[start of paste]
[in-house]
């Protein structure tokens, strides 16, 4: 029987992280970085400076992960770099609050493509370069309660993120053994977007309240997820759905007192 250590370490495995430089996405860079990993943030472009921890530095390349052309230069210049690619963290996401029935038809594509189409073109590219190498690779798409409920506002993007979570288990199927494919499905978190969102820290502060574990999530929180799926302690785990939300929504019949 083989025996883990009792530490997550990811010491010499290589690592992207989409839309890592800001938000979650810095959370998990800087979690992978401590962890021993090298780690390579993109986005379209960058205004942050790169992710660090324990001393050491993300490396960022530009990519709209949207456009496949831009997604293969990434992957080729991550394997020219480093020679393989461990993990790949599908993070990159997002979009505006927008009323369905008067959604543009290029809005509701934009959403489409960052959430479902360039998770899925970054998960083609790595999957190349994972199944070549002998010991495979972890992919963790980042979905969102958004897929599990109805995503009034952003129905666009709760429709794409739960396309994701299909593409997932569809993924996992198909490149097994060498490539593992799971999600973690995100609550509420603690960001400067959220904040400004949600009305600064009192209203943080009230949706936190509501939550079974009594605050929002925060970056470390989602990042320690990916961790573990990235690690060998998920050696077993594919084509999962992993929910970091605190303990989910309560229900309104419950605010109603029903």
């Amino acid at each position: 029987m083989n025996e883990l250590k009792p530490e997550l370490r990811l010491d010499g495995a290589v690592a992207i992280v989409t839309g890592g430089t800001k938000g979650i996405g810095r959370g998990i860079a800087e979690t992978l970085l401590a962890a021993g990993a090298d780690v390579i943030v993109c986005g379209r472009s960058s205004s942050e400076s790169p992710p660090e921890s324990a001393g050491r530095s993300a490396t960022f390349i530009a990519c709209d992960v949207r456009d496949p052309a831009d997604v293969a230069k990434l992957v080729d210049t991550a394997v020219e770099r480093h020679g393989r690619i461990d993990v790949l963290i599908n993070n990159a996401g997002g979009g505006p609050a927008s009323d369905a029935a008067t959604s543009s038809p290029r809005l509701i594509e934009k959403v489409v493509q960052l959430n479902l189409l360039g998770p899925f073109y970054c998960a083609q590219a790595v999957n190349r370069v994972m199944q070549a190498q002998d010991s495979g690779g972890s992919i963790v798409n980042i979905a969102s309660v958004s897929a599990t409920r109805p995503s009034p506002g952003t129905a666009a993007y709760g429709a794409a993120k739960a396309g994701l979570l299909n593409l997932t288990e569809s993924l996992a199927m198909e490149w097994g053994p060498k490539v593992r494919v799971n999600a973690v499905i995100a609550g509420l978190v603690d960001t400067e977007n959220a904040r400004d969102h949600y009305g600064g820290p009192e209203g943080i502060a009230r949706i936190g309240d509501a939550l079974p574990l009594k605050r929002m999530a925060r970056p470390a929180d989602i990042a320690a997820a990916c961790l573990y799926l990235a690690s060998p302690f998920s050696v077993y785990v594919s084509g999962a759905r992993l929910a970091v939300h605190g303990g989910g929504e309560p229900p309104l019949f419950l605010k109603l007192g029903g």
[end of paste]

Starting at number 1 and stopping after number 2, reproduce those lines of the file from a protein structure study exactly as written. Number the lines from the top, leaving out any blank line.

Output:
[in-house]
């Protein structure tokens, strides 16, 4: 029987992280970085400076992960770099609050493509370069309660993120053994977007309240997820759905007192 250590370490495995430089996405860079990993943030472009921890530095390349052309230069210049690619963290996401029935038809594509189409073109590219190498690779798409409920506002993007979570288990199927494919499905978190969102820290502060574990999530929180799926302690785990939300929504019949 083989025996883990009792530490997550990811010491010499290589690592992207989409839309890592800001938000979650810095959370998990800087979690992978401590962890021993090298780690390579993109986005379209960058205004942050790169992710660090324990001393050491993300490396960022530009990519709209949207456009496949831009997604293969990434992957080729991550394997020219480093020679393989461990993990790949599908993070990159997002979009505006927008009323369905008067959604543009290029809005509701934009959403489409960052959430479902360039998770899925970054998960083609790595999957190349994972199944070549002998010991495979972890992919963790980042979905969102958004897929599990109805995503009034952003129905666009709760429709794409739960396309994701299909593409997932569809993924996992198909490149097994060498490539593992799971999600973690995100609550509420603690960001400067959220904040400004949600009305600064009192209203943080009230949706936190509501939550079974009594605050929002925060970056470390989602990042320690990916961790573990990235690690060998998920050696077993594919084509999962992993929910970091605190303990989910309560229900309104419950605010109603029903």